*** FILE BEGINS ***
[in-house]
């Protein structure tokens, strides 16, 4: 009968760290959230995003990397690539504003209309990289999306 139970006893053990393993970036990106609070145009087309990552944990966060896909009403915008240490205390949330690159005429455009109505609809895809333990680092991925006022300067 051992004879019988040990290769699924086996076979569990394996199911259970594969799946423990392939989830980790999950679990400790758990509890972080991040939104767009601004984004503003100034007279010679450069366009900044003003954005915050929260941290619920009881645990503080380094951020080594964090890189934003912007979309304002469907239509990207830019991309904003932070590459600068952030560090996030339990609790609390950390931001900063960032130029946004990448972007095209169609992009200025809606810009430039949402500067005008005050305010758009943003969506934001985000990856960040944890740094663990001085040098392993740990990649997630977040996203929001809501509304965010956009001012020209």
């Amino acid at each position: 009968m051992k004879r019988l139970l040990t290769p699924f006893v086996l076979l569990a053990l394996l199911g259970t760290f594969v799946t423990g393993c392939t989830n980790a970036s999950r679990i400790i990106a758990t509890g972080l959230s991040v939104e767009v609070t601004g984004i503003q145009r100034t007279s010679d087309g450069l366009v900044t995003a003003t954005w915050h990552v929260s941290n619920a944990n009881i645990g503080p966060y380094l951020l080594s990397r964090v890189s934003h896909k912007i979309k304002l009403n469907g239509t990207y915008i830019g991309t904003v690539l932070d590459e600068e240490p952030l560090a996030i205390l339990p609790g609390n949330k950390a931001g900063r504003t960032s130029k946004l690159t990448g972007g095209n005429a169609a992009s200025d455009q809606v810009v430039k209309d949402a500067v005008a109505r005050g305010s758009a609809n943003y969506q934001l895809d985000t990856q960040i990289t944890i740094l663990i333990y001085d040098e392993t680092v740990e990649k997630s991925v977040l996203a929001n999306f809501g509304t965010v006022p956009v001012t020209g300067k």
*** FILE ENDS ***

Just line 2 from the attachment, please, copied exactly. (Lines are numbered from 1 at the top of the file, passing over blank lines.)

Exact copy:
């Protein structure tokens, strides 16, 4: 009968760290959230995003990397690539504003209309990289999306 139970006893053990393993970036990106609070145009087309990552944990966060896909009403915008240490205390949330690159005429455009109505609809895809333990680092991925006022300067 051992004879019988040990290769699924086996076979569990394996199911259970594969799946423990392939989830980790999950679990400790758990509890972080991040939104767009601004984004503003100034007279010679450069366009900044003003954005915050929260941290619920009881645990503080380094951020080594964090890189934003912007979309304002469907239509990207830019991309904003932070590459600068952030560090996030339990609790609390950390931001900063960032130029946004990448972007095209169609992009200025809606810009430039949402500067005008005050305010758009943003969506934001985000990856960040944890740094663990001085040098392993740990990649997630977040996203929001809501509304965010956009001012020209």